Twenty-five years on from his debut album, Holcombe remains one of the most distinctive voices, both literally and figuratively, in what we now called Americana. Tricks Of The Trade is his 15th solo outing and, accompanied by long time accomplices Dave Roe and Jared Tyler, the latter here taking up the electric guitar, with Mary Gauthier and Jaimee Harris contributing backing vocals, finds him in fine grizzled form on songs that mine matters of the heart alongside political commentary.
Double bass throbbing and guitar resonating it opens in a slinky bluesy Tom Waits style with the gravelly sung ‘Money Train’ which takes on the persona of someone who doesn’t give a damn about anyone else as makes plans to get ahead (“I dont care ’bout the starvin’ naked world, somebody else’ll fix it”) before a more Prine-like country sound takes over for ‘Misery Loves Company’ as the narrator drowns his sorrows brought out about by drowning his sorrows (“I’ve tasted and I wasted/the good life that I had/My poor selfish drinkin’/made a rich ol man go mad”),
It’s back to a bluesier groove for ‘Into The Sunlight’, a number about the redemptive power of love, before returning to his opening theme of self-serving greed with the swampy, fingerpicked ‘Crazy Man Blues’ where Waits meets Dire Straits with its image of “towers of money from LA to London” and how “ain’t it nice being white in a president suit… while the drunkards applaud and conspire” that seems to have a fairly obvious target, as indeed, conjuring Dylan circa ‘Hurricane’, does the following ‘Your Kin’ as she sings “the cops take away your children/the cops take away your kin” and “not a chance in a man-made hell for a mother at the border wails”, looking in vain for mercy from “a dictator for a president”.
There’s further angry fire fuelling the similarly Dylanesque urgent folk blues ‘On Tennessee Land’ which addresses the hardships of the poor and ignored (“no democrat ‘lected since the Civil War in a Tennessee county where the dead died poor”) but also the pride they carry (“I’d rather be poor honest to God than a rich lyin’ son of a bitch for a boss”), while the rolling rhythm ‘Damn Rainy Day’ captures the hard scrabble life in the Appalachians (“slapped around hard as a kid/I learned to take it like we all did”) where you soon learn “pretty people they better than you/bossy people get ahead in the news/wheels turnin’ runnin’ over the truth”, but at least, banged up in an institution, “heat bill’s paid and the tv works”.
He paints an equally grim picture in the steady stomping train time rhythm and insistent guitar line of ‘Higher Ground’ which, addressing social and racial inequality with its ironic “I got freedom to choose” chorus, references the Lake Okeechobee hurricane of 1928 in the Florida everglades , the third deadliest hurricane in America’s history (“twenty-five hundred drowned in the fury/white people got caskets/black people mass graves/migrant farmers burned bodies no names”) before switching the lens to Baltimore and slum landlords, observing “it ain’t about your money,it aint about your gold/it’s all about takin’ and losin’ control”.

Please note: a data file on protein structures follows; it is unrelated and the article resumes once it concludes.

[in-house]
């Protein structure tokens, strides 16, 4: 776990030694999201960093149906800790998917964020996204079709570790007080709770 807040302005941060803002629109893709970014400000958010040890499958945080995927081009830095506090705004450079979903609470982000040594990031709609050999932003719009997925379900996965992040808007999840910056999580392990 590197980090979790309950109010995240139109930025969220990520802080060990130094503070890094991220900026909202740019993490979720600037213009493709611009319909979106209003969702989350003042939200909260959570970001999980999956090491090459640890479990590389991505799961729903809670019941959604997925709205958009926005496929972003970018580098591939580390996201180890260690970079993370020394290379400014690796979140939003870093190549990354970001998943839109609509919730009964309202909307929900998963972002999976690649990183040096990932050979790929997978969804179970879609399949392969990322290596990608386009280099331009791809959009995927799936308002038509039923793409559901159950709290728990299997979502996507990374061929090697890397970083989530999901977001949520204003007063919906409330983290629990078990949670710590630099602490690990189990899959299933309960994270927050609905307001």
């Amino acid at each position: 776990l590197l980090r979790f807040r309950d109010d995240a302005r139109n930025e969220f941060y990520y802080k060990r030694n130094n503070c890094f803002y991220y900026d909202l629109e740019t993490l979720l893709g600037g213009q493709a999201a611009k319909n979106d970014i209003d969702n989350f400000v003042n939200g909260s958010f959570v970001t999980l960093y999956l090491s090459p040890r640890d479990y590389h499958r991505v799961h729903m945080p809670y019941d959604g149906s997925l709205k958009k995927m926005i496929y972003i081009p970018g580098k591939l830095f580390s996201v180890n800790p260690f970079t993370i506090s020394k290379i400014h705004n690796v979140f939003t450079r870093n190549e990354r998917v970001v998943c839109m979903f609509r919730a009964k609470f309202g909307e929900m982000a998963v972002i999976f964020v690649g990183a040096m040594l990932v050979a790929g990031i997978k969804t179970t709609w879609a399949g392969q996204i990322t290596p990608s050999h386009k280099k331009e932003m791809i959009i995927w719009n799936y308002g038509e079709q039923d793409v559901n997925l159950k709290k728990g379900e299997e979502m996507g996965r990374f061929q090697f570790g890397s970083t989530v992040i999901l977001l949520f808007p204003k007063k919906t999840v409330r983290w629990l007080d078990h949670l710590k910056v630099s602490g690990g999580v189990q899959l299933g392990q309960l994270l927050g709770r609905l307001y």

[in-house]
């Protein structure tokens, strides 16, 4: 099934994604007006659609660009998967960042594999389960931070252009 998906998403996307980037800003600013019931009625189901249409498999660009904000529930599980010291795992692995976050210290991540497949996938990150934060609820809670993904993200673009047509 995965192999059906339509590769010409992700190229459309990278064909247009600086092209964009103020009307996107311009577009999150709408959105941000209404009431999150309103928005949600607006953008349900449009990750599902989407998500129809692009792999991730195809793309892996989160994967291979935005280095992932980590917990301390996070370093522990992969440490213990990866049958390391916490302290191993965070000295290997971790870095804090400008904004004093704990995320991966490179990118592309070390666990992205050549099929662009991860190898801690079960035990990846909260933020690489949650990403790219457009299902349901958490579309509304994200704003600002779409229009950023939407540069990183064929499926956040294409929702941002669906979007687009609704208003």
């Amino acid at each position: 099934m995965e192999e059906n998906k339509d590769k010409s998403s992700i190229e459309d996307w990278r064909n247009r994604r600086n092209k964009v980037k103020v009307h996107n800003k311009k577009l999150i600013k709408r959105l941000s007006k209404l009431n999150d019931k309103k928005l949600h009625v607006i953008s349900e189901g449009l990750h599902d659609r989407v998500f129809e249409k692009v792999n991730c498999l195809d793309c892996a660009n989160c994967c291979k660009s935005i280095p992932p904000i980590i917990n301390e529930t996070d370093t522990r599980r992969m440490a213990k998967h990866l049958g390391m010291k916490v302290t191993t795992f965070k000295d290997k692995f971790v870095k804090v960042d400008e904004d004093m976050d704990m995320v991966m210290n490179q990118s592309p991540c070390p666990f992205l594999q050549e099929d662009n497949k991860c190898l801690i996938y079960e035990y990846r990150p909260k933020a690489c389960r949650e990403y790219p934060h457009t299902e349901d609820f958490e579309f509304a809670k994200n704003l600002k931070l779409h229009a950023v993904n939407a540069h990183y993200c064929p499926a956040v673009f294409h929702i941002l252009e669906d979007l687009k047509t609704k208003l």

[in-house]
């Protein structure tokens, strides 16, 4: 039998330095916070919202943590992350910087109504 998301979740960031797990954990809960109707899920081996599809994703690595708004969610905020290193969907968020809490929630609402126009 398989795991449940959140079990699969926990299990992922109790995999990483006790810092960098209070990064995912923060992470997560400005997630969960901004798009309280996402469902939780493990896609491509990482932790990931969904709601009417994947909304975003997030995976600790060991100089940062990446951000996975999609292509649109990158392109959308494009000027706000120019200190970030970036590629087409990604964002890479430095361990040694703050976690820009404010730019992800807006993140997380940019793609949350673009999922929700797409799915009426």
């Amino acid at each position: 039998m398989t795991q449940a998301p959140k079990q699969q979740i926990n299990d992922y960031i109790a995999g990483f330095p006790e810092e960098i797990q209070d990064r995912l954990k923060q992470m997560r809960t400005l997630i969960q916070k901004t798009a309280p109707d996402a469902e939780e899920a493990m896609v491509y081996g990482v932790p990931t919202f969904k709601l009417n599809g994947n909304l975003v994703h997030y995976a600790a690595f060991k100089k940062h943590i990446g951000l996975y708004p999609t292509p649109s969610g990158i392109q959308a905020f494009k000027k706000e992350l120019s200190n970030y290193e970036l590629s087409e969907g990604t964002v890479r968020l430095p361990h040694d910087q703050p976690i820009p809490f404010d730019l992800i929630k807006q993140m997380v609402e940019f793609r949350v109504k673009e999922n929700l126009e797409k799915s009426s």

It’s a darkness that permeates the album, on ‘Lenora Cynthia’ (interestingly sharing the names of two characters in Donald Ray Pollock’s Southern Gothic novel The Devil All the Time) he talk of “the prison in my head” and how “they feed you to the wolves to crush your bones to sand” while “we sing so help me God my country tis of thee”. Then riding a rolling resonator guitar pattern ‘Good Intentions’ takes a cynical look at the illusion of the American Dream, referencing 60s staid and wholesome bandleader and television impresario Lawrence Welk, the war in Libya, draft dodging preachers, good ole Southern white boys, dirty politicians and the Bible Belt while, in a similar vein, echoing the PT Barnum reference in the opening song, the Prine-like fingerpicked semi-spoken title track draws on the imagery of the deceptions and illusions under the carny big top as “the sucker crowd will cheer for ev’ry slight of hand” but still keep coming back for more, You don’t have to be a genius to spot the political metaphors.
It ends with its most musically immediate track, ‘Shaky Ground’, another echo of Prine, about living the life of privilege (“it must be nice not to face your troubles ev’ry day/with a cocktail in your face to wash away the pain”) but, picking up the theme of illusion, turns it into a more personal comment about hiding your hurt (“it must be cool not to fool all your friends close to you/with some pathetic point o’ view to wash away the blues”) as, with an image of the rain washing away the walls, he ends with the simple “I miss you by my side”.
If you get in early for a first run limited edition copy, you also get a bonus track, the gravel throated Waitsian ‘Windows Of Amsterdam’ which draws on images of the city’s sex trade and those parading their wares (“damn angel eyes and rattlesnake skin”) to entice the sexually hungry, the song perhaps somewhat sourly extending the notion of manipulative exploitation and illusion in a line about how “women color their hair, buy new clothes,designer fingernails for another rich man hard on dollar”.
As the opening track has it, the album finds Holcombe turning it up a little louder, and not just in terms of decibels, often dark and pessimistic about human nature, but underpinned with a compassion for those confined to a frigid winter and longing for sunlight.
Artist’s website: www.malcolmholcombe.com
‘Shaky Ground’ – official video:
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